Lagerlöf was born at Mårbacka, an estate in Värmland, as the daughter of a lieutenant. She was born with a hip injury and grew up isolated from other children. Lagerlöf was a gifted child who loved to read; at the age of ten she had read the entire Bible. She worked as a country schoolteacher in Landskrona for many years, while writing on the side, focusing on the legends she had heard as a child. She didn’t like the realism of contemporary Swedish authors, such as Strindberg. Her first novel was “Gösta Berlings Saga”, published in 1891, which she wrote while a teacher in Landskrona. She sent the first chapters of the book to a literary contest, which she won (the prize was having the entire book published).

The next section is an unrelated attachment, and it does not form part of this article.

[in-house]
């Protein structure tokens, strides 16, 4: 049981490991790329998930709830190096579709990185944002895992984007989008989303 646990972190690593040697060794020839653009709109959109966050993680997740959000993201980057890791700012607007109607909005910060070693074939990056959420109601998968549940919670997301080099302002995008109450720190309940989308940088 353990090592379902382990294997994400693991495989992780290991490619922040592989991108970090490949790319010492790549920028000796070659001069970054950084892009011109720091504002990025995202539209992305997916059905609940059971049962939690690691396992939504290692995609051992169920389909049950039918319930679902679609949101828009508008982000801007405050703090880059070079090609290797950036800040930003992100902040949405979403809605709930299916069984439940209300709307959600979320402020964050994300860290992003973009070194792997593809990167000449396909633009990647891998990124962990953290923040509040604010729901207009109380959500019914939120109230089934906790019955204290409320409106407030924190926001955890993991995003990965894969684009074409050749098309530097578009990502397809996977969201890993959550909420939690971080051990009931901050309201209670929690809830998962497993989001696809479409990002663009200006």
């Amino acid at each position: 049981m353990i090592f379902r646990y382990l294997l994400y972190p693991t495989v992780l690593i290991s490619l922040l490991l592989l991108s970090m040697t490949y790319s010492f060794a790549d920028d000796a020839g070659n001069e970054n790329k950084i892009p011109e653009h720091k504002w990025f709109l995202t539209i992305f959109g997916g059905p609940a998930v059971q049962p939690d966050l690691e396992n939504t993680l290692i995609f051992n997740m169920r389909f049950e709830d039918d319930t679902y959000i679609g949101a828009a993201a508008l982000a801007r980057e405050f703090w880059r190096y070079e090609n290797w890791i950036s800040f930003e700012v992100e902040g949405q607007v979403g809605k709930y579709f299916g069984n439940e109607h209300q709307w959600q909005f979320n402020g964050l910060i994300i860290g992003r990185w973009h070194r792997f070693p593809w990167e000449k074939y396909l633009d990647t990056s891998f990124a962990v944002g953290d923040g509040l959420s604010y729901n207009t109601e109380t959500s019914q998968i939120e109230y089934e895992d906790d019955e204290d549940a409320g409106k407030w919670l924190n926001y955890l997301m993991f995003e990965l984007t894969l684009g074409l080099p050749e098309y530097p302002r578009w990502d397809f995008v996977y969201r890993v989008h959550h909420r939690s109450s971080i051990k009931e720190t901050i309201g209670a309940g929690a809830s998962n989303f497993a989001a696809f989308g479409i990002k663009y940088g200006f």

Most of Lagerlöf’s stories are set in her childhood’s Värmland, though a trip through Europe inspired works like “Antikrists mirakler” which is set in Sicily, and “Jerusalem”, set in the city with the same name.
In 1909 she won the Nobel Prize for her “lofty idealism, vivid imagination and spiritual perception that characterize her writings." In 1914 she became a member of the Swedish Academy.
At the start of World War II, Lagerlöf sent her Nobel Prize medal and her gold medal from the Swedish Academy to the government of Finland to help them raise money to fight the Soviet Union. The Finns were so touched that they raised the necessary money by other means and returned the medals to her.
Lagerlöf’s most famous work is of course the story about young Nils who is turned into a tomte and joins some wild geese. During the trip Nils learns that if he proves he has changed for the better, he might gain back his normal size.

Det var en gång en pojke. Han var så där en fjorton år gammal, lång och ranglig och linhårig, Inte stort dugde han till: han hade mest av allt lust att sova och äta, och därnäst tyckte han om att ställa till odygd. From “Nils Holgerssons underbara resa genom Sverige"